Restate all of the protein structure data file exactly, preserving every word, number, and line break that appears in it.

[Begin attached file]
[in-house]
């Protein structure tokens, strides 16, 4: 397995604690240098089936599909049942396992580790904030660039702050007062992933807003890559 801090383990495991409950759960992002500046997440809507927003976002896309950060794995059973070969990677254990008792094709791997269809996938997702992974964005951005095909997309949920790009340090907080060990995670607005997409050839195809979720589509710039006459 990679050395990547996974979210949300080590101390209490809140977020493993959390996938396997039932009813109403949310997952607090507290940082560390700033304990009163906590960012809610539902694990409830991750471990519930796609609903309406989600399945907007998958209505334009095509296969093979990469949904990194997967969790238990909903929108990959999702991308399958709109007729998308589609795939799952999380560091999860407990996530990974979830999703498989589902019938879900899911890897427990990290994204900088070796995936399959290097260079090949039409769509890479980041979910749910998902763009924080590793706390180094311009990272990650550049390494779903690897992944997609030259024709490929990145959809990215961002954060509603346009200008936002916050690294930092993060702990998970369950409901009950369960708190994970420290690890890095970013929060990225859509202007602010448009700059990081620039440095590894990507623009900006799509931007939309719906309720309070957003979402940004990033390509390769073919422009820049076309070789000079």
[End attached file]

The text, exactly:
[in-house]
């Protein structure tokens, strides 16, 4: 397995604690240098089936599909049942396992580790904030660039702050007062992933807003890559 801090383990495991409950759960992002500046997440809507927003976002896309950060794995059973070969990677254990008792094709791997269809996938997702992974964005951005095909997309949920790009340090907080060990995670607005997409050839195809979720589509710039006459 990679050395990547996974979210949300080590101390209490809140977020493993959390996938396997039932009813109403949310997952607090507290940082560390700033304990009163906590960012809610539902694990409830991750471990519930796609609903309406989600399945907007998958209505334009095509296969093979990469949904990194997967969790238990909903929108990959999702991308399958709109007729998308589609795939799952999380560091999860407990996530990974979830999703498989589902019938879900899911890897427990990290994204900088070796995936399959290097260079090949039409769509890479980041979910749910998902763009924080590793706390180094311009990272990650550049390494779903690897992944997609030259024709490929990145959809990215961002954060509603346009200008936002916050690294930092993060702990998970369950409901009950369960708190994970420290690890890095970013929060990225859509202007602010448009700059990081620039440095590894990507623009900006799509931007939309719906309720309070957003979402940004990033390509390769073919422009820049076309070789000079």